Charlie has been trying to give his former friend Ed a clue. Their days of dressing up in costumes and making goofy movies in the backyard are long gone. Charlie is hanging with a new crowd now. After all, upgrading your image is important. Especially if you want to keep the attention of a certain out-of-your-league beauty named Amy.
But Ed won't let it go.
He keeps barraging Charlie with all kinds of geeky silliness. And now it's something about a vampire. He's convinced that a creature of the night is killing kids and their families. He even suspects Charlie's buff neighbor Jerry. But Charlie can't help scoffing at that. What kind of a vampire name is Jerry!? Anyway, this is Las Vegas. People move all the time. Charlie should know. His mom's a real estate agent.
When Ed threatens to spread around an old video of Charlie swinging a sword while wearing tights, however, Charlie is forced to help the dude out. And just as he expected, it's pretty much a waste of time.
Then Ed goes missing.
And Charlie starts noticing little things that Ed was trying to point out—like Jerry's windows being all painted over. And he starts hearing things he shouldn't—like a neighbor girl screaming in the dead of night. Could it be that Jerry is more than just a guy who works the night shift on the Vegas strip? Could that handsome lady-killer next door be a very real girl-killer?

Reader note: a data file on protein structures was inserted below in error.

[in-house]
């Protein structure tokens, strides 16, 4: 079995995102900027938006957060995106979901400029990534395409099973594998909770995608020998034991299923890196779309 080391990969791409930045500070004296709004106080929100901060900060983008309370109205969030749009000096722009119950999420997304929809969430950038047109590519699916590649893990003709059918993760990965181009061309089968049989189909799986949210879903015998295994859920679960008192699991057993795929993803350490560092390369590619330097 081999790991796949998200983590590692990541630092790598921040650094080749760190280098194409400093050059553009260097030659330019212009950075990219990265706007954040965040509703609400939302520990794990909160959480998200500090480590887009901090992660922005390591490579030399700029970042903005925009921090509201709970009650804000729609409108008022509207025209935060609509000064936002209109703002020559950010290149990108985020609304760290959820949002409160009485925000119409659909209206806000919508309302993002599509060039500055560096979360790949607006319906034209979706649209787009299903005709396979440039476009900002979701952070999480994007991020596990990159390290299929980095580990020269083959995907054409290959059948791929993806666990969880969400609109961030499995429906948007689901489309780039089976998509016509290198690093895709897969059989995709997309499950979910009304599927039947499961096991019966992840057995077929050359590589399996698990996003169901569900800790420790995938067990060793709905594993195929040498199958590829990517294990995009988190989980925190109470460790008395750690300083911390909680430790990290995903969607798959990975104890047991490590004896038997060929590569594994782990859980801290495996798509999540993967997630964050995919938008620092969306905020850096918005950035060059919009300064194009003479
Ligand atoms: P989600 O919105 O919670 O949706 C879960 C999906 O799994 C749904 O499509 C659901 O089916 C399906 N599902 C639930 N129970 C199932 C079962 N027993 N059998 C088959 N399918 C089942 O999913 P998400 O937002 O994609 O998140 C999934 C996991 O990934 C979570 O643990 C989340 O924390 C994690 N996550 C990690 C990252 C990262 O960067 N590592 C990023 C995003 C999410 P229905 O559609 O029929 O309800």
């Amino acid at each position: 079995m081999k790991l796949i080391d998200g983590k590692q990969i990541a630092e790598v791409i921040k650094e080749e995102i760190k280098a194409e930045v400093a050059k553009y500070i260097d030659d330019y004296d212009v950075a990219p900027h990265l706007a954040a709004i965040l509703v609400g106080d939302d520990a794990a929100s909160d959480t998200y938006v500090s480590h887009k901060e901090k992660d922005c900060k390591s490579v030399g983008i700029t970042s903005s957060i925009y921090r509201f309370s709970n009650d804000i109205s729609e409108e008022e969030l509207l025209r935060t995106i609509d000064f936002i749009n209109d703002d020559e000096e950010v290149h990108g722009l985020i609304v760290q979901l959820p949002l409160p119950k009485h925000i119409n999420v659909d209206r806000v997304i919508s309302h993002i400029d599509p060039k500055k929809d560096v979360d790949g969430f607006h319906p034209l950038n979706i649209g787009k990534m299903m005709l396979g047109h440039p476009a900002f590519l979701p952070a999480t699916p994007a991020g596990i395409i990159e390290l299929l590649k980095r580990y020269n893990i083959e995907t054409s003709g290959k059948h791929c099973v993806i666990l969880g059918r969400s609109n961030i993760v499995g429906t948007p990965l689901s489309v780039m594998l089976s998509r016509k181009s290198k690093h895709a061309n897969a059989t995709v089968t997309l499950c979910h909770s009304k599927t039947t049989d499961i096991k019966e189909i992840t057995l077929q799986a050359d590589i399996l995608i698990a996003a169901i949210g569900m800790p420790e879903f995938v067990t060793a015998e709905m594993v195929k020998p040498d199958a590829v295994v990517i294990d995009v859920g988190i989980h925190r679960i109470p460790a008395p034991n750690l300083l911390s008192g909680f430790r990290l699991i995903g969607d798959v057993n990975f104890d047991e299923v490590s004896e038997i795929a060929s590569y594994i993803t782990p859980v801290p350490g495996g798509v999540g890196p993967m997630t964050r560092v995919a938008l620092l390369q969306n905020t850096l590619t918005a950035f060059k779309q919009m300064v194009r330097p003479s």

Charlie loves and feels protective of both his mom and Amy. And he's willing to put his life on the line while facing off with the vamps in hopes of protecting them both. He also risks everything to try to save Doris, a neighbor girl who's been taken captive.
In the heat of what seems initially like a totally irrational request made by her son, Charlie's mom takes his side. And with time, Charlie laments turning his back on Ed.
The vampire lore itself is based on a set of spiritual undead "rules" which includes fear of sunlight, crosses and garlic. A Las Vegas entertainer named Peter Vincent (a Criss Angel-like magician) stages a live vampire-killer show that centers around "vampire methodology." He wears cross necklaces. He sports cross and pentagram tattoos. He also owns a roomful of vampire relics that includes a container of "holy water," a "crucifixion nail" and a wooden stake he claims was "blessed by St. Michael."
Charlie and Ed both carry crosses or crucifixes to ward off vampire foes. Charlie covers his window and his mother's hospital room with crosses as well. At one point he brandishes one in a vampire's direction and says, "I repel you with the power of Christ the Lord." In turn, the creature asks him, "Do you have faith?" before snatching the cross from his hand. Charlie spots a wall hanging in Jerry's house (featuring a winged figure wearing a crown) that has the look of a spiritual icon about it.